Transverse myelitis is the term usually used for idiopathic inflammatory myelopathy. Swelling and enhancement of the spinal cord may be evident on MRI, often affecting a longer segment than the typical involvement seen with partial myelitis in MS. This also needs to be distinguished from the longitudinally extensive transverse myelitis seen in Devic disease, classically involving multiple spinal cord levels with a linear trajectory.
Infarction of the spinal cord
Infarction of the spinal cord is more common at the thoracic level. Usually, only a single lesion is present. Contrast may be present, although this is not the dominant feature. Signal alteration usually and initially involves the anterior gray matter (anterior spinal artery distribution). The patient's clinical presentation will be acute. Particularly consider this entity if the patient is older and/or has a history of aortic/vascular surgery.
Vasculitic processes such as systemic lupus erythematosus can result in spinal lesions that mimic MS. Often, multiple lesions are present. However, the clinical history is often known and helps to establish the correct diagnosis.
Radiation myelitis generally occurs only in patients who have received doses higher than 4000 cGy. However, chemotherapy may be synergistic (ie, may lead to radiosensitization, triggering myelitis at lower radiation doses). The latency period is 1-3 years. Images may show some peripheral enhancement.
Arteriovenous fistula usually occurs at the thoracolumbar level, and patients are usually older than 50 years, with a long history of back pain. The cord signal abnormality can involve a very long segment. Look for a serpiginous flow void along the cord surface.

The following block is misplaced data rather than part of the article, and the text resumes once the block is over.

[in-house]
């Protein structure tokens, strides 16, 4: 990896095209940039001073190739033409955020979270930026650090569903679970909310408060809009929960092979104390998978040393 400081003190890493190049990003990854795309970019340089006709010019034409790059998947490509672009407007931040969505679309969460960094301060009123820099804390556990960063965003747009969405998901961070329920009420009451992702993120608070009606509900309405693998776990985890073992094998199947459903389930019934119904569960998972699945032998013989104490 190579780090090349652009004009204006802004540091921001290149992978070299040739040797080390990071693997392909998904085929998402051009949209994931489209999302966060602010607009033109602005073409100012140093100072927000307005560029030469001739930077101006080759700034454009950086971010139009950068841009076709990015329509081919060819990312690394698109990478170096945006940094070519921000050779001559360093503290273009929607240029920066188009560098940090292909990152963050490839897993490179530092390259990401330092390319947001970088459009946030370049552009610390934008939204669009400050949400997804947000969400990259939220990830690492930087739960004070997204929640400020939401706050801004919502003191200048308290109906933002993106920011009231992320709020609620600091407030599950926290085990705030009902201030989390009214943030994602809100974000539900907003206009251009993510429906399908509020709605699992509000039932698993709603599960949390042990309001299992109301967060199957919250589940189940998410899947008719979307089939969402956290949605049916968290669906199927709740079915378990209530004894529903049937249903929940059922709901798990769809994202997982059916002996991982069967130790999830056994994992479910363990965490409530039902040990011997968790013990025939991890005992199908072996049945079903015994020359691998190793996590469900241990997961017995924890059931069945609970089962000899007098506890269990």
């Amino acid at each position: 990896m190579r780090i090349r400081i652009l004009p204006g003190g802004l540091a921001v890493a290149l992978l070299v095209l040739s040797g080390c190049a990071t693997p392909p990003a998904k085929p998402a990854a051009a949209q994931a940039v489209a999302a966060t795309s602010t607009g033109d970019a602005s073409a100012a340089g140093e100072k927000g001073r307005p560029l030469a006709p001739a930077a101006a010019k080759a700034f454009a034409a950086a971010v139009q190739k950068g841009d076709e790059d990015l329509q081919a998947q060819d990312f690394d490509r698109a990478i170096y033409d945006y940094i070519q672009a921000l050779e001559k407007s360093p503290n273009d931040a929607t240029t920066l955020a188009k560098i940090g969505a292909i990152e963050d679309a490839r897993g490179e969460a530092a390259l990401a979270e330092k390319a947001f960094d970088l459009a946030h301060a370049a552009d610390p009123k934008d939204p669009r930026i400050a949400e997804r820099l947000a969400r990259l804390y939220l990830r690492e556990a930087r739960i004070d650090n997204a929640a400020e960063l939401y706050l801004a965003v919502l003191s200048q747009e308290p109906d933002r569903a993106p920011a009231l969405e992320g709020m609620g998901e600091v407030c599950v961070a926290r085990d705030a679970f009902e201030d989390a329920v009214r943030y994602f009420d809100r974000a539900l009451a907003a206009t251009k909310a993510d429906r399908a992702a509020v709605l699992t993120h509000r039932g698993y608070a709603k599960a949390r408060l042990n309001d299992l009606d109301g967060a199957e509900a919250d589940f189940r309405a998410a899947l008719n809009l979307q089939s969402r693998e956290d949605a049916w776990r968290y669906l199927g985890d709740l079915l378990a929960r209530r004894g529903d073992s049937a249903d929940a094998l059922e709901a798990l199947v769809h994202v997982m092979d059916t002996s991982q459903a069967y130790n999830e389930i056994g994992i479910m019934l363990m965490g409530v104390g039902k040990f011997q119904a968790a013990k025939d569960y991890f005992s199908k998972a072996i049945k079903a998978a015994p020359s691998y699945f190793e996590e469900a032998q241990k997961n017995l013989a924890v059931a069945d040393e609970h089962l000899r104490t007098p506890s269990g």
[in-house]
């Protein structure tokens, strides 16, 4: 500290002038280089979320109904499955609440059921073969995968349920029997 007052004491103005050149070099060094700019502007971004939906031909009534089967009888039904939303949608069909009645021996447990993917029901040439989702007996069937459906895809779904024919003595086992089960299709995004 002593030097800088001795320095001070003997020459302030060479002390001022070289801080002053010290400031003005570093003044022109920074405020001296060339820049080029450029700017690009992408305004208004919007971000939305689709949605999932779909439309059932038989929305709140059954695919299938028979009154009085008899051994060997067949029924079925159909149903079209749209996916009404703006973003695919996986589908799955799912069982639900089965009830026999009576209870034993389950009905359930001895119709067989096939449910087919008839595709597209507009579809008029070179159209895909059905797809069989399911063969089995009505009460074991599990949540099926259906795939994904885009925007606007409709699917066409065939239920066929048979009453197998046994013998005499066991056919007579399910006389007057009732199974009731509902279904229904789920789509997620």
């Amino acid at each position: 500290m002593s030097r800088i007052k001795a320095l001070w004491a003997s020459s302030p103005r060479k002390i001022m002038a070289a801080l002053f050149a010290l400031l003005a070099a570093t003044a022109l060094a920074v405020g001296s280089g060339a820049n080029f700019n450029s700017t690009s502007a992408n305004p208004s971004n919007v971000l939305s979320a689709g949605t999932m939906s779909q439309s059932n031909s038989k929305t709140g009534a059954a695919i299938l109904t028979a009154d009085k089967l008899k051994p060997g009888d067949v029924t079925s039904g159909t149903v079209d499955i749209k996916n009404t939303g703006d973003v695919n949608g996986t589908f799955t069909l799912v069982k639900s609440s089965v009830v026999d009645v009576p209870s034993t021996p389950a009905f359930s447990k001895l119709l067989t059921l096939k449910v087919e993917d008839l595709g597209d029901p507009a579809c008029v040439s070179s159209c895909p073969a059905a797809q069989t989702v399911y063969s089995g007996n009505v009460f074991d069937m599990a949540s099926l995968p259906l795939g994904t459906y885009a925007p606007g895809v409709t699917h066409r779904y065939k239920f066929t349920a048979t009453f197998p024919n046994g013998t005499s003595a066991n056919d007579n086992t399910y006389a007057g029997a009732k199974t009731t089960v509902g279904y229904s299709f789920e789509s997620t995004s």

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|Clinical Presentation||Additional Data Needed for MS Diagnosis|
||None; clinical evidence will suffice. Additional evidence (eg, brain MRI) desirable,
but must be consistent with MS
||Dissemination in space demonstrated by MRI or
Await further clinical attack implicating a different site
||Dissemination in time demonstrated by
MRI or second clinical attack
||Dissemination in space demonstrated by
MRI or await a second clinical attack implicating a different CNS site
Dissemination in time, demonstrated by MRI or second clinical attack
|· Insidious neurologic progression suggestive of MS||One year of disease progression and dissemination in space, demonstrated by 2 of the following:
|Notes: An attack is defined as a neurologic disturbance of the kind seen in MS. It can be documented by subjective report or by objective observation, but it must last for at least 24 hours. Pseudoattacks and single paroxysmal episodes must be excluded. To be considered separate attacks, at least 30 days must elapse between onset of one event and onset of another event.|